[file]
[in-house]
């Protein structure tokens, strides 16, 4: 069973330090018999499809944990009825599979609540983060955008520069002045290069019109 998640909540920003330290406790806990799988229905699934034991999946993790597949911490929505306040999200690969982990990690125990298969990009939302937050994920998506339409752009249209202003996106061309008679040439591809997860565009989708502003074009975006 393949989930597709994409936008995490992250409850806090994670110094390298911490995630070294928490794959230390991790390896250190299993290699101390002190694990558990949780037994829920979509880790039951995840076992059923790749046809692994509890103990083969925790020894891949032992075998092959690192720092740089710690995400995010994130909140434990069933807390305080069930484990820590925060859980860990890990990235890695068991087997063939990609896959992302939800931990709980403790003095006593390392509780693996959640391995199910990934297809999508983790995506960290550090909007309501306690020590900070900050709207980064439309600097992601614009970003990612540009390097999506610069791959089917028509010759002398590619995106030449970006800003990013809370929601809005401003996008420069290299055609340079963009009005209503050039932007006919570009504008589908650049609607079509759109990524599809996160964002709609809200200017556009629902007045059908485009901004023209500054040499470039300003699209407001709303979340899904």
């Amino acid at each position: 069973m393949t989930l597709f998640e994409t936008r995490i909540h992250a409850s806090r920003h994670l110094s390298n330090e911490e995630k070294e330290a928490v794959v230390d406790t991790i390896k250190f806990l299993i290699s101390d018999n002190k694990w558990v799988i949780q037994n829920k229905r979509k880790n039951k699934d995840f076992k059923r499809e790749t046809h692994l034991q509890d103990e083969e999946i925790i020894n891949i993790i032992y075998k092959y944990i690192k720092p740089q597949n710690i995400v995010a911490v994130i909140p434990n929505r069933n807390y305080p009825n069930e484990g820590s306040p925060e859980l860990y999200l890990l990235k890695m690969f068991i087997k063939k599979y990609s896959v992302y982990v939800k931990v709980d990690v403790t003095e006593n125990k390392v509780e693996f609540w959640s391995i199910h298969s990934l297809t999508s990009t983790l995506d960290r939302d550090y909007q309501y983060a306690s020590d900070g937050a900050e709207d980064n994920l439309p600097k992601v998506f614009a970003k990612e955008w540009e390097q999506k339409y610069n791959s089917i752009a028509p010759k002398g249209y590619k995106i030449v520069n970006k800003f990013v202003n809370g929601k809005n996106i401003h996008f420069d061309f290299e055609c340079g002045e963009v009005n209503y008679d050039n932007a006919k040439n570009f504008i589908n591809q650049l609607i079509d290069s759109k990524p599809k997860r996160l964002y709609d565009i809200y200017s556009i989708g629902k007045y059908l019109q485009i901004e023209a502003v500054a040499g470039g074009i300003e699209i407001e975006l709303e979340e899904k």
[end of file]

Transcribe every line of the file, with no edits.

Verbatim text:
[in-house]
């Protein structure tokens, strides 16, 4: 069973330090018999499809944990009825599979609540983060955008520069002045290069019109 998640909540920003330290406790806990799988229905699934034991999946993790597949911490929505306040999200690969982990990690125990298969990009939302937050994920998506339409752009249209202003996106061309008679040439591809997860565009989708502003074009975006 393949989930597709994409936008995490992250409850806090994670110094390298911490995630070294928490794959230390991790390896250190299993290699101390002190694990558990949780037994829920979509880790039951995840076992059923790749046809692994509890103990083969925790020894891949032992075998092959690192720092740089710690995400995010994130909140434990069933807390305080069930484990820590925060859980860990890990990235890695068991087997063939990609896959992302939800931990709980403790003095006593390392509780693996959640391995199910990934297809999508983790995506960290550090909007309501306690020590900070900050709207980064439309600097992601614009970003990612540009390097999506610069791959089917028509010759002398590619995106030449970006800003990013809370929601809005401003996008420069290299055609340079963009009005209503050039932007006919570009504008589908650049609607079509759109990524599809996160964002709609809200200017556009629902007045059908485009901004023209500054040499470039300003699209407001709303979340899904």
């Amino acid at each position: 069973m393949t989930l597709f998640e994409t936008r995490i909540h992250a409850s806090r920003h994670l110094s390298n330090e911490e995630k070294e330290a928490v794959v230390d406790t991790i390896k250190f806990l299993i290699s101390d018999n002190k694990w558990v799988i949780q037994n829920k229905r979509k880790n039951k699934d995840f076992k059923r499809e790749t046809h692994l034991q509890d103990e083969e999946i925790i020894n891949i993790i032992y075998k092959y944990i690192k720092p740089q597949n710690i995400v995010a911490v994130i909140p434990n929505r069933n807390y305080p009825n069930e484990g820590s306040p925060e859980l860990y999200l890990l990235k890695m690969f068991i087997k063939k599979y990609s896959v992302y982990v939800k931990v709980d990690v403790t003095e006593n125990k390392v509780e693996f609540w959640s391995i199910h298969s990934l297809t999508s990009t983790l995506d960290r939302d550090y909007q309501y983060a306690s020590d900070g937050a900050e709207d980064n994920l439309p600097k992601v998506f614009a970003k990612e955008w540009e390097q999506k339409y610069n791959s089917i752009a028509p010759k002398g249209y590619k995106i030449v520069n970006k800003f990013v202003n809370g929601k809005n996106i401003h996008f420069d061309f290299e055609c340079g002045e963009v009005n209503y008679d050039n932007a006919k040439n570009f504008i589908n591809q650049l609607i079509d290069s759109k990524p599809k997860r996160l964002y709609d565009i809200y200017s556009i989708g629902k007045y059908l019109q485009i901004e023209a502003v500054a040499g470039g074009i300003e699209i407001e975006l709303e979340e899904k």